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London Bridge Station reopened by the Duke of Cambridge
 
The country’s fourth busiest railway station, London Bridge, has been officially reopened today (Wednesday 9th May) by Prince William the Duke of Cambridge following a £1billion transformation by Network Rail nearly doubling its passenger capacity and enabling more and faster connections for passengers.
 
 
 
In a five year build, the Thameslink programme, partnership between the Department for Transport, Network Rail, Govia Thameslink Railway, Southeastern and Siemens, has created the largest street-level station concourse in the UK – big enough to lay the Shard down inside- for passengers to make their connections smoothly and efficiently. Work has included a major track upgrade, a new rail underpass on the approach to the station and platform widenings and extensions, all of which means 30% more trains can use the station than before.
 
His Royal Highness arrived at London Bridge station on a new Siemens Class 700 Thameslink train where he met the Secretary of State, the Rt Hon Chris Grayling MP and Mark Carne, Chief Executive of Network Rail. His Royal Highness then descended from the platform into the new station concourse to meet groups of apprentices, project leaders and staff involved in the redevelopment. They were then given a singing performance by children from Snowsfields and Tower Bridge Primary Schools before unveiling a ceremonial ‘sleeper’ marking the completion of the improved station.
 
 
For the first time in over a hundred and fifty years, passengers at London Bridge – which was built in the 19th century as two separate stations – are able to reach all 15 platforms from one concourse.
 
The 15 new platforms were completely rebuilt with three more through platforms helping to service the stations on the north side of the Thames and the number of terminating platforms reduced to six. Two platforms are dedicated to the Thameslink service which allows a very significant uplift in services able to stop and pass through the station, carrying more carriages before and reaching a 138 station network stretching from Bedford to Brighton.
 
Transport Secretary, the Rt Hon Chris Grayling MP, said: “Today, we are indebted to the thousands of men and women who have built a modern, accessible and iconic station fit for London’s future, and the patience of passengers who will now see a transformation in their journeys.

Mark Carne, Chief Executive of Network Rail, said: “This station has been rebuilt from its Victorian foundations upwards by a team of engineers while still providing a service for the 48 million people who use the station every year to deliver it on the very day we said we would five years ago."
 
The 15 new platforms were completely rebuilt and the number of ‘through’ platforms has increased from six to nine during the reconstruction. This has enabled the creation of two platforms dedicated to the expanded Thameslink service which connects 138 destinations from Peterborough, Bedford and Cambridge in the north to Brighton, Littlehampton, Horsham, Rainham and Maidstone in the south.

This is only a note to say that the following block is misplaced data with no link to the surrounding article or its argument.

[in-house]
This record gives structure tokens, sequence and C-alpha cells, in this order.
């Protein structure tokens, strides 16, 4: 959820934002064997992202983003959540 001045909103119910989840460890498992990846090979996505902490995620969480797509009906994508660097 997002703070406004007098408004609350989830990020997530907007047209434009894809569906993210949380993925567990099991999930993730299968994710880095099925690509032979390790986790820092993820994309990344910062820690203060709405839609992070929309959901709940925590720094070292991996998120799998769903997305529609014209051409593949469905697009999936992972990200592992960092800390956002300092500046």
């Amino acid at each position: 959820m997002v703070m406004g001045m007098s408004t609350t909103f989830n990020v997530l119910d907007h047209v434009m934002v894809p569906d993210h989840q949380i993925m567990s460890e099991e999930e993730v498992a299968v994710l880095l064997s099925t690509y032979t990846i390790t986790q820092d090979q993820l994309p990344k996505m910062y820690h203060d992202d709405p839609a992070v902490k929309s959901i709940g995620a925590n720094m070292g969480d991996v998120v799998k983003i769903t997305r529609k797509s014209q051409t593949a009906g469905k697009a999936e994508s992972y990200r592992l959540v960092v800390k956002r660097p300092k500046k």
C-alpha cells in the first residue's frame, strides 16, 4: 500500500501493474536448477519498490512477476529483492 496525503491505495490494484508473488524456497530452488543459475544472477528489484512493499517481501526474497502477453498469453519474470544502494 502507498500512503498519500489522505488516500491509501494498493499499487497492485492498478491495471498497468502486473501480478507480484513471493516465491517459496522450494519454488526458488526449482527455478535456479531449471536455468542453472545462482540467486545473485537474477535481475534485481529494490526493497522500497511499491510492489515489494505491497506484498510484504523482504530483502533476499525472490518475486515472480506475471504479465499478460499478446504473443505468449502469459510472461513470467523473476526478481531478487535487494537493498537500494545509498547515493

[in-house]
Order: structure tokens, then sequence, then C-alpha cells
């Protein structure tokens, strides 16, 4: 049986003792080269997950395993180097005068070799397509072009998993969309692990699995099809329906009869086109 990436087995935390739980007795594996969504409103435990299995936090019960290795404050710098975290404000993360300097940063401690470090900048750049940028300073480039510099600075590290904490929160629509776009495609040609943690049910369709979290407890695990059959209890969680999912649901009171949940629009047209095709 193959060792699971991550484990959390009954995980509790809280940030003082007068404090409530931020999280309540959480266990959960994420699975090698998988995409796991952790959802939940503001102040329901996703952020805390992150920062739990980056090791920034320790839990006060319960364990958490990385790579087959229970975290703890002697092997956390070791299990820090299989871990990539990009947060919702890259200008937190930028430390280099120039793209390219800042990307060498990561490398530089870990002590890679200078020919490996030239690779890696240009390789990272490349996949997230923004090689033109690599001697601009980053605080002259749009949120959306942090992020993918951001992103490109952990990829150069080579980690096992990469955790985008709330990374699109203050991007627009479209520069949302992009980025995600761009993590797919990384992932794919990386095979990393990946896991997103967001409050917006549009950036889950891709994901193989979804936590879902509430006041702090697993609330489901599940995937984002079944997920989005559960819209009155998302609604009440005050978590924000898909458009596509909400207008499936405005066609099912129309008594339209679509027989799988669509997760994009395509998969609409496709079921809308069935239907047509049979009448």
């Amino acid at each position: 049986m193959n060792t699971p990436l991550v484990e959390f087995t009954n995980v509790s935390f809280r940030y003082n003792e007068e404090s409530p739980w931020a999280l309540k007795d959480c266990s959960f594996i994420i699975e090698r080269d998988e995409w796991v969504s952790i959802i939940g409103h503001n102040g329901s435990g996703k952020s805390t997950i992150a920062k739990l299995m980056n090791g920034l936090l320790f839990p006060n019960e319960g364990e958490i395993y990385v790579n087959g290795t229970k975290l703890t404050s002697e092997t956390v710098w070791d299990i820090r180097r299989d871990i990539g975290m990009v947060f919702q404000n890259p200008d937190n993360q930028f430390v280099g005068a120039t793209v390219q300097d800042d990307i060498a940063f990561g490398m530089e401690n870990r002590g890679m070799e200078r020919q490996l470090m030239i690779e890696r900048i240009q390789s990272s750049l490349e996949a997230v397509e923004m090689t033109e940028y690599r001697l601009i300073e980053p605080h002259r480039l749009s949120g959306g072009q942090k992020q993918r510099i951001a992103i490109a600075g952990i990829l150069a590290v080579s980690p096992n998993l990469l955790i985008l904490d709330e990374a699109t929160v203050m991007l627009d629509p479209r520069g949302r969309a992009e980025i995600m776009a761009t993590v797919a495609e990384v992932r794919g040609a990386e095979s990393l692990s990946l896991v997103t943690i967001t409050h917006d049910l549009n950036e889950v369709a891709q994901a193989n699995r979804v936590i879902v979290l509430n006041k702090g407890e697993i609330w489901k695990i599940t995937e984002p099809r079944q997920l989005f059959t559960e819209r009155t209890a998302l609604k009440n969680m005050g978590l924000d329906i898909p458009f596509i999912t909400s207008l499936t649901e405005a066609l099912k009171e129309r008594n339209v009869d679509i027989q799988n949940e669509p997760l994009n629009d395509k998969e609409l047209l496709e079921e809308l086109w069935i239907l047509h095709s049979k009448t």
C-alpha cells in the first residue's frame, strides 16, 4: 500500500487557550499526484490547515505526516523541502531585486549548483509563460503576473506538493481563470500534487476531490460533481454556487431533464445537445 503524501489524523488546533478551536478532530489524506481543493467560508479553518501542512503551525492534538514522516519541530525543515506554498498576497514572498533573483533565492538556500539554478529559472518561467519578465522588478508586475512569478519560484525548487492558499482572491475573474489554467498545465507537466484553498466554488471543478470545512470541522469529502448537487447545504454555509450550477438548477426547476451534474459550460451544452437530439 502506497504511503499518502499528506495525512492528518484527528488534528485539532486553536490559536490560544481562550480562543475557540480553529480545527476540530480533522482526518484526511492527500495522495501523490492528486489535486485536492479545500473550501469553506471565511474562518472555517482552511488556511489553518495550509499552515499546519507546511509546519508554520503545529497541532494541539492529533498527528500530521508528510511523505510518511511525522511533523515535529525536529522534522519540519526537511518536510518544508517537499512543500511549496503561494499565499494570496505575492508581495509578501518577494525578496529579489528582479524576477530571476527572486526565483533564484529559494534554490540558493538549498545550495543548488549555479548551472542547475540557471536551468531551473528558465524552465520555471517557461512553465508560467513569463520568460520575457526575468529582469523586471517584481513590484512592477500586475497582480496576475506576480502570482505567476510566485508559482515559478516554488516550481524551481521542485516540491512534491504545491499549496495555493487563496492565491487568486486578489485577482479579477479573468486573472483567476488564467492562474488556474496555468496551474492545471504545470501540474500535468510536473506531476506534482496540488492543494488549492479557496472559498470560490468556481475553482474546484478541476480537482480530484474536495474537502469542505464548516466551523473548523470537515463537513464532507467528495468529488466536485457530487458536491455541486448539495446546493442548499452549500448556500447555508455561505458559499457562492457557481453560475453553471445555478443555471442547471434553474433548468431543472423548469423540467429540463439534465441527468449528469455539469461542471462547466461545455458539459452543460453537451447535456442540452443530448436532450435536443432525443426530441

With public access through entrances to the north, south, east and west, the station is filled with more than 80 new shops, cafes and restaurants, making London Bridge station a destination in its own right, creating hundreds of jobs and boosting economic growth in Bermondsey and Southwark.
 
Nadia Broccardo, Team London Bridge CEO, said: “Team London Bridge and our business community has long supported the redevelopment of London Bridge station and are delighted with the results. The station is a stunning piece of architecture in its own right and the Thameslink Programme in London Bridge has been managed extremely well under often challenging circumstances. The Network Rail, Costain and Thameslink project teams have become part of our community over the past six years and we look forward from benefitting from the new retailers, public spaces, rail connections and capacity that the opening of the new station brings.”
 
David Biggs, Managing Director, Network Rail Property, said, “The redeveloped London Bridge station represents a new landmark for Network Rail, bringing together years of work and expertise to create a truly iconic place that delivers for commuters, customers, and the local community.

“The project not only modernises a vital transport hub, it creates a new focal point on the South Bank that boasts more retail units than any other Network Rail managed station. We’re excited about this growing and improving retail offer and providing a destination where people can travel, shop, eat and socialise.”
 
The Government is investing in the network which London Bridge is part of through the circa £7bn Thameslink Programme, to increase capacity, boost reliability, improve journeys by modernising the existing railway fabric, upgrading stations and introducing new trains and carriages.
 
 
 
London Bridge station is the oldest station in central London and was originally built in 1836. Today it caters to around 48 million passengers per year, making it one of the busiest stations in the country.
 
Work at London Bridge has included track remodelling and resignalling of all lines east and west of the station involving 128 different track stages and 9 signalling changes and strengthening of 35 bridge structures. Over 40km track and 147 new switches and crossings have been installed.
 
More about the Thameslink Progamme can be seen here 
 
9 May 2018


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